Future Tense

My MH370 Mea Culpa

How I went wrong in my analysis of the missing airliner.

Search for MH370.
Military personnel search for missing Malaysia Airlines Flight 370 near Vietnam’s Tho Chu island on March 10, 2014.

Photo by Athit Perawongmetha/Reuters

When Malaysia Airlines Flight 370 went missing this past March, Slate asked me to cover the peculiar news event. I happily obliged. Two days after my first piece ran, the story took a remarkable turn. The Malaysian government announced that signals received by Inmarsat indicated that the plane had wound up somewhere on a broad arc running from the southern Indian Ocean to Central Asia. The consensus reaction to this stunning news was that it had most likely gone south, into the sea. I weighed the evidence and filed a story arguing that it had more likely gone north. My editor was skeptical. Publishing my claim meant going out on a limb, but I felt that it was a risk worth taking. To ease her concerns, I promised that if I turned out to be wrong, I would write a public apology.

This is that apology.

To be fully honest, I am not super sorry to have blown the call. As Paul Krugman observed last Friday in a mea culpa of his own, there are degrees of wrongness. Krugman differentiates mistakes that arise from a fundamental error in one’s model from those that spring from simple bad luck. In fact, I would put my own mistake about MH370 into a third category: mistakes in which one knows that one has erred but can’t say why.

As I wrote last week, Inmarsat has by now leaked enough clues about MH370’s electronic Inmarsat “handshakes” that outsiders can now understand why, mathematically, the plane must have gone south. Yet we still have not a single clue as to what sequence of events might have taken it there. MH370 looks to be a unique case not just in aviation history. No machine this big, no group of human beings this large, vanished so completely and so mysteriously since the advent of modern technology. What’s more, MH370 didn’t just disappear once, but three times.

The first disappearance, of course, was when it vanished from air traffic controllers’ screens in the early morning hours of March 8, apparently after someone turned off its transponder and automatic status-reporting equipment, and took a hard left turn. Based on the speed and precision of its navigation, the plane almost certainly was under human control.

The second disappearance occurred about an hour later, as the plane slipped beyond the range of military radar. Minutes later, some kind of unknown event caused the plane to transmit a mysterious triple burst of electronic signals to the Inmarsat satellite. At around the same time, the plane took another radical course change, pivoting from a northwest heading toward mainland Asia to a southwestern course that would take it over western Indonesia and out into the open ocean. Based on the slim evidence of subsequent Inmarsat pings, the plane seems to have flown in a simple straight line, so it may not have been under human control at that point.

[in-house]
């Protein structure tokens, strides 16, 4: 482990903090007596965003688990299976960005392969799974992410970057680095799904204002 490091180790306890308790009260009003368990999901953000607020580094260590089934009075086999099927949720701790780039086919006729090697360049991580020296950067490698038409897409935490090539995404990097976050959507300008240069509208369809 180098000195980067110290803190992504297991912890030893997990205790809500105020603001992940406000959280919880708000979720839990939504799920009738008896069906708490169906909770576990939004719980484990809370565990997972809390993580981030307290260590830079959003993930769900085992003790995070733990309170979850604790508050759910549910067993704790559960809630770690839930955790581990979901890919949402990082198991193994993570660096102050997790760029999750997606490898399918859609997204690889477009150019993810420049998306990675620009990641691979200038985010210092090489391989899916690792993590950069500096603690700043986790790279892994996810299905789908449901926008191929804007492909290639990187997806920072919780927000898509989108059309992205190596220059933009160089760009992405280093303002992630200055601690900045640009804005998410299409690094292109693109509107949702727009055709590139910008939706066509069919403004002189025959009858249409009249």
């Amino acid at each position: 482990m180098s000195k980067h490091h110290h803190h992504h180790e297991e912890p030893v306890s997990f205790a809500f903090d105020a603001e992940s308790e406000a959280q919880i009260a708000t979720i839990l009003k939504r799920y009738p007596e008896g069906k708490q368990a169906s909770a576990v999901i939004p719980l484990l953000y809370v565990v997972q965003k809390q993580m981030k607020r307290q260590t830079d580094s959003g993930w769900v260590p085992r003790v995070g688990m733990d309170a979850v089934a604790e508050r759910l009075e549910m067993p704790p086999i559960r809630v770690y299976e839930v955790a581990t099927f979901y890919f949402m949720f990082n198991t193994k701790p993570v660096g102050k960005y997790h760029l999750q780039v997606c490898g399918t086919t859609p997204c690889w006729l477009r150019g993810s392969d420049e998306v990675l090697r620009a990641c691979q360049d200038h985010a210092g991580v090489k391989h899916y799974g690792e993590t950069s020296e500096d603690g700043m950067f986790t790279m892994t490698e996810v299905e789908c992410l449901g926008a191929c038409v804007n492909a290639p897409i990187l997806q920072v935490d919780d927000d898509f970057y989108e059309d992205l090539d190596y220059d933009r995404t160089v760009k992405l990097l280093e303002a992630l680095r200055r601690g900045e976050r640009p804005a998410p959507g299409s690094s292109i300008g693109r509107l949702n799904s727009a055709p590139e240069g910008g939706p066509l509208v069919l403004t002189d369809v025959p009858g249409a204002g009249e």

Then it disappeared a third and final time, this time leaving not a single clue.

What has made the case so difficult to understand isn’t just the scarcity of information concerning its fate, but the superabundance of false clues. In the months that followed the disappearance, I had a front row seat to the flood of bad data. The day my first piece for Slate came out, I was asked to go on CNN, and more or less every day for the next two months I went on air four to six times a day, helping to cover every twist and turn in the saga. (I’m still under contract to the network.) I’m well aware that CNN’s zealousness in covering the story has received its share of ridicule, but for me it was an exhilarating, wild ride, one I’ve likened to having a baby: You’re exhausted and overwhelmed, but at the same time possessed with the sense of being enveloped in an extraordinary and life-changing experience.

Day by day, new developments would come in from sources all around the world, and my fellow analysts and I would try to explain them on air, on the fly. Making our job harder was the fact that in breaking news, a certain fraction of the developments are going to turn out to be erroneous. What to make of reports that the plane had climbed to 45,000 feet after its initial turn, then precipitously dived (faster, it turned out, than the laws of physics would allow)? How excited should we be about the debris that satellites had spotted floating in the southern Indian Ocean (yet never was to be seen again)? How soon before searchers tracked down the sounds coming from the black box acoustic pingers (which turned out not to have come from the black boxes at all)?

The fog of misinformation was made worse by the Malaysian and Australian authorities. Faced with an ever-rising chorus of demands that they explain the search operation, they dragged their heels in releasing basic information, left simple questions unanswered, were slow to correct mistakes, and left huge gaps in the data that they did ultimately release.